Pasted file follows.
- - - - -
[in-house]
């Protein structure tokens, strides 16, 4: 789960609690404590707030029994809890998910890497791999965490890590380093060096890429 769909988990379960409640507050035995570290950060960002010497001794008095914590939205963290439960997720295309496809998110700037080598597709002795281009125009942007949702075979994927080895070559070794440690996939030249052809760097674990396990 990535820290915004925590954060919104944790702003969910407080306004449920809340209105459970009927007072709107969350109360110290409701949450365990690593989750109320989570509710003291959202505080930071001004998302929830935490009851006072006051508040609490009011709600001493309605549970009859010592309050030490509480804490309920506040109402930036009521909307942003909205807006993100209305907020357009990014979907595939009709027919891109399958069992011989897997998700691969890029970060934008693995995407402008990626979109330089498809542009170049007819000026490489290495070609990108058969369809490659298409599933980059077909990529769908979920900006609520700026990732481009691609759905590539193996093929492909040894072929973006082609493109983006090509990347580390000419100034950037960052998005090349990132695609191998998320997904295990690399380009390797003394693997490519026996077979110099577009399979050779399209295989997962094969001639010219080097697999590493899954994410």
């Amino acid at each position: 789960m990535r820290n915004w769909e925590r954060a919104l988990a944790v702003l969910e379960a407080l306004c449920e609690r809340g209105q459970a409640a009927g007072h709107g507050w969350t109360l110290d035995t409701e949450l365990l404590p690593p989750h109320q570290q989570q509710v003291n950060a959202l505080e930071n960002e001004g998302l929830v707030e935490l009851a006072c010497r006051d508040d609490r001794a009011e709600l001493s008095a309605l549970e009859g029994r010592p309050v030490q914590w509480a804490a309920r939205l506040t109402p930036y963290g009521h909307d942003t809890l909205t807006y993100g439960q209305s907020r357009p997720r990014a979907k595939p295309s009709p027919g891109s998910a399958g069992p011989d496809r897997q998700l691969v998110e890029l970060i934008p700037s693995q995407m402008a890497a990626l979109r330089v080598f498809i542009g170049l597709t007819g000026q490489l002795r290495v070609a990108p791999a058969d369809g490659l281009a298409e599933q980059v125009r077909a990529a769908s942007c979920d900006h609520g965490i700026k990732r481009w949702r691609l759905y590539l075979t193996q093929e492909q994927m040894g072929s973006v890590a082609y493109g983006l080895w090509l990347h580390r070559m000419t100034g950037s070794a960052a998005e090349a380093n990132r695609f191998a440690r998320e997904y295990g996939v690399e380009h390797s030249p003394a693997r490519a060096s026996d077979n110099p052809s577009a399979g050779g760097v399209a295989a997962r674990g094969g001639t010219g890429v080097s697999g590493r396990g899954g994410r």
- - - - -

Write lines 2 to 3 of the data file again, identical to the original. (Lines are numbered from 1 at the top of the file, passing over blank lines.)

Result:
């Protein structure tokens, strides 16, 4: 789960609690404590707030029994809890998910890497791999965490890590380093060096890429 769909988990379960409640507050035995570290950060960002010497001794008095914590939205963290439960997720295309496809998110700037080598597709002795281009125009942007949702075979994927080895070559070794440690996939030249052809760097674990396990 990535820290915004925590954060919104944790702003969910407080306004449920809340209105459970009927007072709107969350109360110290409701949450365990690593989750109320989570509710003291959202505080930071001004998302929830935490009851006072006051508040609490009011709600001493309605549970009859010592309050030490509480804490309920506040109402930036009521909307942003909205807006993100209305907020357009990014979907595939009709027919891109399958069992011989897997998700691969890029970060934008693995995407402008990626979109330089498809542009170049007819000026490489290495070609990108058969369809490659298409599933980059077909990529769908979920900006609520700026990732481009691609759905590539193996093929492909040894072929973006082609493109983006090509990347580390000419100034950037960052998005090349990132695609191998998320997904295990690399380009390797003394693997490519026996077979110099577009399979050779399209295989997962094969001639010219080097697999590493899954994410």
């Amino acid at each position: 789960m990535r820290n915004w769909e925590r954060a919104l988990a944790v702003l969910e379960a407080l306004c449920e609690r809340g209105q459970a409640a009927g007072h709107g507050w969350t109360l110290d035995t409701e949450l365990l404590p690593p989750h109320q570290q989570q509710v003291n950060a959202l505080e930071n960002e001004g998302l929830v707030e935490l009851a006072c010497r006051d508040d609490r001794a009011e709600l001493s008095a309605l549970e009859g029994r010592p309050v030490q914590w509480a804490a309920r939205l506040t109402p930036y963290g009521h909307d942003t809890l909205t807006y993100g439960q209305s907020r357009p997720r990014a979907k595939p295309s009709p027919g891109s998910a399958g069992p011989d496809r897997q998700l691969v998110e890029l970060i934008p700037s693995q995407m402008a890497a990626l979109r330089v080598f498809i542009g170049l597709t007819g000026q490489l002795r290495v070609a990108p791999a058969d369809g490659l281009a298409e599933q980059v125009r077909a990529a769908s942007c979920d900006h609520g965490i700026k990732r481009w949702r691609l759905y590539l075979t193996q093929e492909q994927m040894g072929s973006v890590a082609y493109g983006l080895w090509l990347h580390r070559m000419t100034g950037s070794a960052a998005e090349a380093n990132r695609f191998a440690r998320e997904y295990g996939v690399e380009h390797s030249p003394a693997r490519a060096s026996d077979n110099p052809s577009a399979g050779g760097v399209a295989a997962r674990g094969g001639t010219g890429v080097s697999g590493r396990g899954g994410r």